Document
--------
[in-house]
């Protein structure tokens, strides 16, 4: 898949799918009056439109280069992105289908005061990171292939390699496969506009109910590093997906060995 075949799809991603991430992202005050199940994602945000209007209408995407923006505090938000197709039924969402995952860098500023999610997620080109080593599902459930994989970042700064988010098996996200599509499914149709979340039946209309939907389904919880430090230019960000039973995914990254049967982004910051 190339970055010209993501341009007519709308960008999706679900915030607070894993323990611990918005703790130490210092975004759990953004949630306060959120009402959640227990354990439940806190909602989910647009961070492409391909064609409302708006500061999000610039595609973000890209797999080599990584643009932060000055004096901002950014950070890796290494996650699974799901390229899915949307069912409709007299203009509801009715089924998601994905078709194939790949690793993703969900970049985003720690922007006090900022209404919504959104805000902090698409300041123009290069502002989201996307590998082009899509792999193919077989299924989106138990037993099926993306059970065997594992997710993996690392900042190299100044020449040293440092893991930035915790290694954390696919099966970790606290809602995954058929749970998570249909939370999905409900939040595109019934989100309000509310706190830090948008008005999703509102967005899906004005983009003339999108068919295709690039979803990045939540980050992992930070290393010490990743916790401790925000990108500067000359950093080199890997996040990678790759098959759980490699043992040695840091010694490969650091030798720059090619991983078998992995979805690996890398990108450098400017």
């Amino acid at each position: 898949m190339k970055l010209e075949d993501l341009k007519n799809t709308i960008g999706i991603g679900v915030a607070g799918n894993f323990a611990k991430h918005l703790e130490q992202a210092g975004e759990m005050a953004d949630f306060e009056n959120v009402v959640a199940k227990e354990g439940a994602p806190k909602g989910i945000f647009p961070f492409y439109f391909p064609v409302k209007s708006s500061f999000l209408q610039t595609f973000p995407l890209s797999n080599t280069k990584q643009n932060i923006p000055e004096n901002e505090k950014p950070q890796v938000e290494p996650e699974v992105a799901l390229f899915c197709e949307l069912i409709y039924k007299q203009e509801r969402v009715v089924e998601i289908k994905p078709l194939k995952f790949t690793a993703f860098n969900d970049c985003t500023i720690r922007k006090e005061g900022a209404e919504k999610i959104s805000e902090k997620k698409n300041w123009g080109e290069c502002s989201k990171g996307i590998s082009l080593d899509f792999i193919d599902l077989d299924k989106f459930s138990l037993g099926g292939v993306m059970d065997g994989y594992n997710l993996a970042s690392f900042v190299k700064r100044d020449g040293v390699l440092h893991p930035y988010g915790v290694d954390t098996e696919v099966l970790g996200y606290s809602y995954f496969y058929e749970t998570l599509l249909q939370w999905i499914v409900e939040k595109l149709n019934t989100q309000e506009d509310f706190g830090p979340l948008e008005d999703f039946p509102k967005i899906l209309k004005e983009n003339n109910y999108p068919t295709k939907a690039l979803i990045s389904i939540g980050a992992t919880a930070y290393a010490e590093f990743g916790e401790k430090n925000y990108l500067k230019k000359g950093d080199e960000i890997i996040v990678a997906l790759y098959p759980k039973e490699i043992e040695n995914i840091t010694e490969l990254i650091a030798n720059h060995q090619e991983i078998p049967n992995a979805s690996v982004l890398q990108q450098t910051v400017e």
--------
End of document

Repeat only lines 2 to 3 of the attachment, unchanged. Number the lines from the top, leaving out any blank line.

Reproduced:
């Protein structure tokens, strides 16, 4: 898949799918009056439109280069992105289908005061990171292939390699496969506009109910590093997906060995 075949799809991603991430992202005050199940994602945000209007209408995407923006505090938000197709039924969402995952860098500023999610997620080109080593599902459930994989970042700064988010098996996200599509499914149709979340039946209309939907389904919880430090230019960000039973995914990254049967982004910051 190339970055010209993501341009007519709308960008999706679900915030607070894993323990611990918005703790130490210092975004759990953004949630306060959120009402959640227990354990439940806190909602989910647009961070492409391909064609409302708006500061999000610039595609973000890209797999080599990584643009932060000055004096901002950014950070890796290494996650699974799901390229899915949307069912409709007299203009509801009715089924998601994905078709194939790949690793993703969900970049985003720690922007006090900022209404919504959104805000902090698409300041123009290069502002989201996307590998082009899509792999193919077989299924989106138990037993099926993306059970065997594992997710993996690392900042190299100044020449040293440092893991930035915790290694954390696919099966970790606290809602995954058929749970998570249909939370999905409900939040595109019934989100309000509310706190830090948008008005999703509102967005899906004005983009003339999108068919295709690039979803990045939540980050992992930070290393010490990743916790401790925000990108500067000359950093080199890997996040990678790759098959759980490699043992040695840091010694490969650091030798720059090619991983078998992995979805690996890398990108450098400017």
């Amino acid at each position: 898949m190339k970055l010209e075949d993501l341009k007519n799809t709308i960008g999706i991603g679900v915030a607070g799918n894993f323990a611990k991430h918005l703790e130490q992202a210092g975004e759990m005050a953004d949630f306060e009056n959120v009402v959640a199940k227990e354990g439940a994602p806190k909602g989910i945000f647009p961070f492409y439109f391909p064609v409302k209007s708006s500061f999000l209408q610039t595609f973000p995407l890209s797999n080599t280069k990584q643009n932060i923006p000055e004096n901002e505090k950014p950070q890796v938000e290494p996650e699974v992105a799901l390229f899915c197709e949307l069912i409709y039924k007299q203009e509801r969402v009715v089924e998601i289908k994905p078709l194939k995952f790949t690793a993703f860098n969900d970049c985003t500023i720690r922007k006090e005061g900022a209404e919504k999610i959104s805000e902090k997620k698409n300041w123009g080109e290069c502002s989201k990171g996307i590998s082009l080593d899509f792999i193919d599902l077989d299924k989106f459930s138990l037993g099926g292939v993306m059970d065997g994989y594992n997710l993996a970042s690392f900042v190299k700064r100044d020449g040293v390699l440092h893991p930035y988010g915790v290694d954390t098996e696919v099966l970790g996200y606290s809602y995954f496969y058929e749970t998570l599509l249909q939370w999905i499914v409900e939040k595109l149709n019934t989100q309000e506009d509310f706190g830090p979340l948008e008005d999703f039946p509102k967005i899906l209309k004005e983009n003339n109910y999108p068919t295709k939907a690039l979803i990045s389904i939540g980050a992992t919880a930070y290393a010490e590093f990743g916790e401790k430090n925000y990108l500067k230019k000359g950093d080199e960000i890997i996040v990678a997906l790759y098959p759980k039973e490699i043992e040695n995914i840091t010694e490969l990254i650091a030798n720059h060995q090619e991983i078998p049967n992995a979805s690996v982004l890398q990108q450098t910051v400017e």